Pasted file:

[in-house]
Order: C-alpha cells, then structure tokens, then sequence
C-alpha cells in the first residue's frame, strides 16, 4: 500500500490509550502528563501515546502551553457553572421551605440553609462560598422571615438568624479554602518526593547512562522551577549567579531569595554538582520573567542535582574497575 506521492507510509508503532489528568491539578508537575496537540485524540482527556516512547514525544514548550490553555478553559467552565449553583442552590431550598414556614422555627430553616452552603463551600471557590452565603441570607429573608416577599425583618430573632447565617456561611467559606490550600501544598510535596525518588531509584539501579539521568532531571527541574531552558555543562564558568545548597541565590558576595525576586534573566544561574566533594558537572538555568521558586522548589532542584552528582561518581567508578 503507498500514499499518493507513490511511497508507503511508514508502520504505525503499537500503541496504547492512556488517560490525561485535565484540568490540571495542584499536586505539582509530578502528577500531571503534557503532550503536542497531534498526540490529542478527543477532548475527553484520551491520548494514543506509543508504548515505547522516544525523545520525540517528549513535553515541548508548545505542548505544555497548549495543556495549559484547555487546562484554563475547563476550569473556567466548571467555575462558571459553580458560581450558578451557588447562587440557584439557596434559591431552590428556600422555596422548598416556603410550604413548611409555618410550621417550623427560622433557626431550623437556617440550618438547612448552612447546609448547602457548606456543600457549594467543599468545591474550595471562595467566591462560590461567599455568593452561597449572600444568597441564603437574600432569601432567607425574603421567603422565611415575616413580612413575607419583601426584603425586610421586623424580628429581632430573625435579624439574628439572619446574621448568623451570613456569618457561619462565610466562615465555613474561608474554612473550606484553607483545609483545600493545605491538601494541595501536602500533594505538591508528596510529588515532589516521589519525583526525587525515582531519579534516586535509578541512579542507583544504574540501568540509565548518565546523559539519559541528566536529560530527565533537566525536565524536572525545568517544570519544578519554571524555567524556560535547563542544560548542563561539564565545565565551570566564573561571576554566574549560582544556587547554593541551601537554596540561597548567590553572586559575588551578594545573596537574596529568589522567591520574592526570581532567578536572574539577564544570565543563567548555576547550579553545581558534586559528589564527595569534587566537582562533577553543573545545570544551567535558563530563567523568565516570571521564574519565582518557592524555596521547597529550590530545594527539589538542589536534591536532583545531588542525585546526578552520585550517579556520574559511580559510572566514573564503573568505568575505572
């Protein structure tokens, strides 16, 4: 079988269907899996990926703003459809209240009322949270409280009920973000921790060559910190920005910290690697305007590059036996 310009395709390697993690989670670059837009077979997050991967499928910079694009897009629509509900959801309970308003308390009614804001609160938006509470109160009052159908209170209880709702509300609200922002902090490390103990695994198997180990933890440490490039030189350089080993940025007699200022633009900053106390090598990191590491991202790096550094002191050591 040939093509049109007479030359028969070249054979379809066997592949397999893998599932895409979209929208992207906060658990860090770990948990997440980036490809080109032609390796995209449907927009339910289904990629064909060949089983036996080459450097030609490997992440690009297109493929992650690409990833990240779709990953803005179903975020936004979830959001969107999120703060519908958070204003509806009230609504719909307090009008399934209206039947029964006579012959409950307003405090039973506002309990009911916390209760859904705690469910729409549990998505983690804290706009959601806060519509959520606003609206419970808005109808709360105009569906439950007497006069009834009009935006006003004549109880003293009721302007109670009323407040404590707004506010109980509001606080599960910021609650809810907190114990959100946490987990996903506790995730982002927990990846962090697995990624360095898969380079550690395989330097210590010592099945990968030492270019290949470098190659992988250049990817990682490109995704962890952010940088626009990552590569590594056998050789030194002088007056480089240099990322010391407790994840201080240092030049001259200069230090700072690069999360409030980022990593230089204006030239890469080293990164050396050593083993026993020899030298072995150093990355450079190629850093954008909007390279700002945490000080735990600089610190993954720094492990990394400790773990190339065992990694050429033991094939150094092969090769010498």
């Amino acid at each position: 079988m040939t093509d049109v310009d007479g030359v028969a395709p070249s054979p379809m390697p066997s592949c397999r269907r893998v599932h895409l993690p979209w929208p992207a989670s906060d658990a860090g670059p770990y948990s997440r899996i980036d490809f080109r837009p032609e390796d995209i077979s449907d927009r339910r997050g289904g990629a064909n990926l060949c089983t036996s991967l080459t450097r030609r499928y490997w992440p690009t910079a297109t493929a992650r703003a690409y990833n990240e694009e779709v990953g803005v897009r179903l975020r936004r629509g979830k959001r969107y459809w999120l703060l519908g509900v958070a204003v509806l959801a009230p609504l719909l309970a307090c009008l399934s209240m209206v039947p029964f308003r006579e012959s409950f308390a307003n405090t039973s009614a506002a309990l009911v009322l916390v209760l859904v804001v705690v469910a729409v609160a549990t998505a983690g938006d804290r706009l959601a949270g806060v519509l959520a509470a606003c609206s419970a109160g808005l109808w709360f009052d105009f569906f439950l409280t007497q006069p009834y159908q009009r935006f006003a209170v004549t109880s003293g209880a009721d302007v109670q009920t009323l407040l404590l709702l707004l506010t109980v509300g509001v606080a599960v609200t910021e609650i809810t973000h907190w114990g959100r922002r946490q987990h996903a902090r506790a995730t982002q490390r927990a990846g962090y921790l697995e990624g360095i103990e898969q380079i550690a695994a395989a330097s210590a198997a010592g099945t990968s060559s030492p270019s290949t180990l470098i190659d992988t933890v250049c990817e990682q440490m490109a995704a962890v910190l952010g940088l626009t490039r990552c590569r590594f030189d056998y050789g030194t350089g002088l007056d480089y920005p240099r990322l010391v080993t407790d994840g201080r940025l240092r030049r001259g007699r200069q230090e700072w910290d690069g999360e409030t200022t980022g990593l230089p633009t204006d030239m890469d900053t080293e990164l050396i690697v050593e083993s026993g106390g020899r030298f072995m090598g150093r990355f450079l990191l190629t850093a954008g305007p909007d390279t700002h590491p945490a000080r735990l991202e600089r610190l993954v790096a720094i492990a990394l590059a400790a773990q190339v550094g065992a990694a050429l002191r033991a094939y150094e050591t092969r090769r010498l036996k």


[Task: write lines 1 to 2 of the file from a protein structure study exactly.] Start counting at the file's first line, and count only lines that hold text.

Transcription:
[in-house]
Order: C-alpha cells, then structure tokens, then sequence